For avulsion fractures of the medial epicondyle, a direct medial longitudinal incision is used, deepened to expose the medial face of the medial condyle.
Pearl: Take care to avoid the saphenous nerve and its infrapatellar branch.
Reduce the fracture and secure the reduction with the guide wire.
Insert a screw with or without a ligament washer.
6. Final assessment
Assessment of ligament stability
Gently examine the knee under anesthesia to test for ligament instability.
Check correct implant positioning and anatomical reduction with image intensification.
Immediate postoperative care
The patient should get out of bed and begin ambulation with crutches on the first postoperative day.
In most cases the postoperative protocol will be touch-weight bearing for the first 4 weeks.
Routine pain medication is prescribed for 3–5 days postoperatively.
The patient should be examined regularly, to exclude neurovascular compromise.
With displaced high-energy fractures watch for signs of delayed vascular problems.
Compartment syndrome, although rare, should be considered in the presence of severe swelling, increasing pain, and changes to neurovascular signs.
Discharge from hospital follows local practice and is usually possible after 1–3 days.
Clinical and radiological follow-up is usually undertaken 2 weeks postoperatively.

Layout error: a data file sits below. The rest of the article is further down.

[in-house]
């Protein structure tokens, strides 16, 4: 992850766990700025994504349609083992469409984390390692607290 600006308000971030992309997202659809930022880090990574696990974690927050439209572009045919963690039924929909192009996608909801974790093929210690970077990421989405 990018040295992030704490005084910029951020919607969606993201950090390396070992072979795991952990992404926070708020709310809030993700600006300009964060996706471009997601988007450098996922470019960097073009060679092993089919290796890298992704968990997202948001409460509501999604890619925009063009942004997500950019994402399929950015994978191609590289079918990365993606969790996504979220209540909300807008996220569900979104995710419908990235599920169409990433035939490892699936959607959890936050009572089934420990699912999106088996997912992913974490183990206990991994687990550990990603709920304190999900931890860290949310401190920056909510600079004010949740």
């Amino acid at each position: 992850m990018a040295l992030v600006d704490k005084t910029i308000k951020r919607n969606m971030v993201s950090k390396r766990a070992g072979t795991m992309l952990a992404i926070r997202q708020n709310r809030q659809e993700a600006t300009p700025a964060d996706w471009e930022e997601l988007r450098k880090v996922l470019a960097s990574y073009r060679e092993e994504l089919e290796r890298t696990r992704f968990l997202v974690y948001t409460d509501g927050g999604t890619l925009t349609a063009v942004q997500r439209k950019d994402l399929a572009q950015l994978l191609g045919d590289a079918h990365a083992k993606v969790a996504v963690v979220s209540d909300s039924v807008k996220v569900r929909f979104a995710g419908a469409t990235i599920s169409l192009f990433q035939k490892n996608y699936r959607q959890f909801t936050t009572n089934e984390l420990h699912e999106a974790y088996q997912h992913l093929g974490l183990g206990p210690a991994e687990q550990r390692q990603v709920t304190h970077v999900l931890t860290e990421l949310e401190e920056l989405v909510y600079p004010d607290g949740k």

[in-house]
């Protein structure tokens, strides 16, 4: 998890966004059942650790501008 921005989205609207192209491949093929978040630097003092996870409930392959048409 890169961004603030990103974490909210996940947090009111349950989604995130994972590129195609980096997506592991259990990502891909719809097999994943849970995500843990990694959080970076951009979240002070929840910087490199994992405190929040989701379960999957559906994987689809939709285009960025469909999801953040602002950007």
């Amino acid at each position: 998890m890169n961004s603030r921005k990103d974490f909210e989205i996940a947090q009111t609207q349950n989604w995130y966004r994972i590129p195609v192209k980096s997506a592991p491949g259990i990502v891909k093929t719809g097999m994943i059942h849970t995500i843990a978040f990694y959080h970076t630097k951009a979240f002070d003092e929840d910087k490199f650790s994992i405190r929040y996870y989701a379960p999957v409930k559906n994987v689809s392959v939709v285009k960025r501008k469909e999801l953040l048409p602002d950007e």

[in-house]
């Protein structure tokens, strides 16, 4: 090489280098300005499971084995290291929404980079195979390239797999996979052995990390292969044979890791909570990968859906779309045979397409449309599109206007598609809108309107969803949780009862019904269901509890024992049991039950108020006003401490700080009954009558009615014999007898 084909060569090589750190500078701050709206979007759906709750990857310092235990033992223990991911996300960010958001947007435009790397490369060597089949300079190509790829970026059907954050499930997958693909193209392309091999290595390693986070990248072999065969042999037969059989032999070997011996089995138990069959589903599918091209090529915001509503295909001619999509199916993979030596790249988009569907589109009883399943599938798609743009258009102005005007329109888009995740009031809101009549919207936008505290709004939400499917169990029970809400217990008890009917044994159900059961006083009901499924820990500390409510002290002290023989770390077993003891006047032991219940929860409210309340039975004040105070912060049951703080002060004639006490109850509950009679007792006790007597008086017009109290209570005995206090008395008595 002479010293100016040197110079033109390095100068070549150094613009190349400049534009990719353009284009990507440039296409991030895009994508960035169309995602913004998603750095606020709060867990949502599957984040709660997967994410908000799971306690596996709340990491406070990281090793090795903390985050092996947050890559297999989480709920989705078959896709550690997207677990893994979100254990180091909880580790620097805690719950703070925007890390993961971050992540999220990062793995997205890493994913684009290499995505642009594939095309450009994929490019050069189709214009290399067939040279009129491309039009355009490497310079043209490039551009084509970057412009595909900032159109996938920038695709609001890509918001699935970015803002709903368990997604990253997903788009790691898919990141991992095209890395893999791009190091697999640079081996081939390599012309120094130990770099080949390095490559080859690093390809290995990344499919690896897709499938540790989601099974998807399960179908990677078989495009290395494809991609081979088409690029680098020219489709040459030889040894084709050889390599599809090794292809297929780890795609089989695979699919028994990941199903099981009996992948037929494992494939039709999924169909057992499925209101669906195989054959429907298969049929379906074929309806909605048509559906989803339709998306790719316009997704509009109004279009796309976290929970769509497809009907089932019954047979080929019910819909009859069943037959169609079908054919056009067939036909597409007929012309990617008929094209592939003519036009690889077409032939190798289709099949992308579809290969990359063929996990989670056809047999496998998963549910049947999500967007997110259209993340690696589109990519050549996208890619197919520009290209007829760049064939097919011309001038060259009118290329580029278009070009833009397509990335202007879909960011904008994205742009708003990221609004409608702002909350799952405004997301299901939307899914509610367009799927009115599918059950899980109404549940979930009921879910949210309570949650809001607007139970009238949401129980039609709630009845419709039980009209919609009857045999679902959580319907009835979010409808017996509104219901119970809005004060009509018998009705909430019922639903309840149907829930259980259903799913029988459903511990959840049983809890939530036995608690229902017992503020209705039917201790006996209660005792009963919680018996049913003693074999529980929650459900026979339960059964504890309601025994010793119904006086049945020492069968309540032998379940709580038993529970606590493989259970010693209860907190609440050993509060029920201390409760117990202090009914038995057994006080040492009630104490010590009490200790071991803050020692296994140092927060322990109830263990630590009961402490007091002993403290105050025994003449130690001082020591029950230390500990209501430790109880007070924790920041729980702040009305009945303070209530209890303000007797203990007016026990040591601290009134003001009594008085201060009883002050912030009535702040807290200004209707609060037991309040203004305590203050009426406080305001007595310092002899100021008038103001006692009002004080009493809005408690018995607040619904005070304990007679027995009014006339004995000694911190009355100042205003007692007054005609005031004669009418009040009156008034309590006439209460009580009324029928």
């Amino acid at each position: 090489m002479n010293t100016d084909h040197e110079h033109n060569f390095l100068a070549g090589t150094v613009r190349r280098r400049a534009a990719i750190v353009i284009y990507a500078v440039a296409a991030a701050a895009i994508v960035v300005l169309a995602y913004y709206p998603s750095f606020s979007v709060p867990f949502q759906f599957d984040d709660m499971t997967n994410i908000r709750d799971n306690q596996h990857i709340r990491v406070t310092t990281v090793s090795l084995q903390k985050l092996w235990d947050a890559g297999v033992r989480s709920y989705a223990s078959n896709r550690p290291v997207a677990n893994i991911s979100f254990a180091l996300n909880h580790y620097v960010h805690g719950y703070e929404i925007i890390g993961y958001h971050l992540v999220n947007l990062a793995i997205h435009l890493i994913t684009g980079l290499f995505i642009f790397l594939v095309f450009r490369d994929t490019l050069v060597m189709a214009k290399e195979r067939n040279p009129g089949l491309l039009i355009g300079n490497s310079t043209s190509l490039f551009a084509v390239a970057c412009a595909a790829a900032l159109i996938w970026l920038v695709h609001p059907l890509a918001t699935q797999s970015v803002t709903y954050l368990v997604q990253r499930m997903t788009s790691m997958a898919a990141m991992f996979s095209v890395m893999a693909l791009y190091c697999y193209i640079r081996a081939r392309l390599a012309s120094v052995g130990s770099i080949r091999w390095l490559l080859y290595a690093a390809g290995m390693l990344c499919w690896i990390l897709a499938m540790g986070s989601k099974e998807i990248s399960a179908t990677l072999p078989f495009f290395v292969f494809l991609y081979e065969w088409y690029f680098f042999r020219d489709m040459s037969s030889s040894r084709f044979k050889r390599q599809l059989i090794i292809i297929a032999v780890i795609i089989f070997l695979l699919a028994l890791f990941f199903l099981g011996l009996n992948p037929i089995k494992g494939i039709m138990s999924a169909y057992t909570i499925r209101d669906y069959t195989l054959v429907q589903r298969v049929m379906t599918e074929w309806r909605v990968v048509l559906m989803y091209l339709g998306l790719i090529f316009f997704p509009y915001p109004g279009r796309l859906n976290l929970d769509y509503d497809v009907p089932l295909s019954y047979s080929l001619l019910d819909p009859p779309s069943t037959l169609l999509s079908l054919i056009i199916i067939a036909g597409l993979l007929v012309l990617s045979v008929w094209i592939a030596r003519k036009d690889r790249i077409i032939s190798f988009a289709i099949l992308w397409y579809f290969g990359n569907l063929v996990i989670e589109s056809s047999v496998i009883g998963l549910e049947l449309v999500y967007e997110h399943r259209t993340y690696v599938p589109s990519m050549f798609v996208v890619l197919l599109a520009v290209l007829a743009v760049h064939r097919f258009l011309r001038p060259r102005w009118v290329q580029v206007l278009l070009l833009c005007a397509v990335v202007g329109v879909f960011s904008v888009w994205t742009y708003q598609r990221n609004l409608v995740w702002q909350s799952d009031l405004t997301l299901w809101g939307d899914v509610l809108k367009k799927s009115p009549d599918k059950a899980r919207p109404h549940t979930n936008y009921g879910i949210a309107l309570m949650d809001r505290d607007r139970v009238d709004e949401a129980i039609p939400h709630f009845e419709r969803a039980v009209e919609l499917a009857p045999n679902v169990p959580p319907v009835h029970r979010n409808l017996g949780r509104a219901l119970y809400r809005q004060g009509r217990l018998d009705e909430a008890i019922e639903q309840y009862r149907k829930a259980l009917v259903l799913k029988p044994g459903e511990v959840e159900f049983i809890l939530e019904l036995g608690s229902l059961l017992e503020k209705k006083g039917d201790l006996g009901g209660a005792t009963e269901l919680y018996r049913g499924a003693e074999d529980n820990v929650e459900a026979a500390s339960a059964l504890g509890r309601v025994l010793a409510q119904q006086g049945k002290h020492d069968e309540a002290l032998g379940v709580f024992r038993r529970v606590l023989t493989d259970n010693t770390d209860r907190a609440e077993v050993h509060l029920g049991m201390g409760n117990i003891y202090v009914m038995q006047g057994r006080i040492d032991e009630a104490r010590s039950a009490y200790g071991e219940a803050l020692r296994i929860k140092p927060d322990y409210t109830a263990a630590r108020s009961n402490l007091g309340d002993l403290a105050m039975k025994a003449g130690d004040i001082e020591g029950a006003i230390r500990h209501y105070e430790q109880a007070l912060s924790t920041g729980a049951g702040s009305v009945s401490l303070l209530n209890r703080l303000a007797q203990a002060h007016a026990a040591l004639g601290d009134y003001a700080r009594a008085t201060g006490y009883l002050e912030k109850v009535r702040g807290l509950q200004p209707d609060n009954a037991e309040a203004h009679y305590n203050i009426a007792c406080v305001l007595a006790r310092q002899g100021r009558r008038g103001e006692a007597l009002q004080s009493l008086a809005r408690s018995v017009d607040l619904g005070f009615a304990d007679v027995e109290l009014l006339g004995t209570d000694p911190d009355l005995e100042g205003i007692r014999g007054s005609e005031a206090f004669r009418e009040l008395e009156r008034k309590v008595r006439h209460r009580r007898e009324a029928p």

Follow-up for growth deformity
All patients with physeal fractures of the distal femur should have clinical and radiological examination 8–12 weeks postoperatively to assess for signs of physeal growth disturbance or resumption of growth.
Examination should be repeated at intervals until resumption of normal growth is documented. This can be seen as a horizontal growth line (Harris line) that is parallel to the entire physis on both AP and lateral views.
A growth line that converges towards the growth plate may be the earliest sign of growth arrest and should prompt investigation/treatment or referral as appropriate.
Clinical assessment of leg length and alignment is recommended at one-year.
Clinical assessment of leg length uses a tape measure from the ASIS to the medial malleolus.
If there is any concern about leg length discrepancy or malalignment, long leg x-rays are recommended.
Leg length is measured from the femoral head to the ankle joint.
If symptoms develop, the screw can be removed once the fracture is completely healed, usually 6–12 months postoperatively.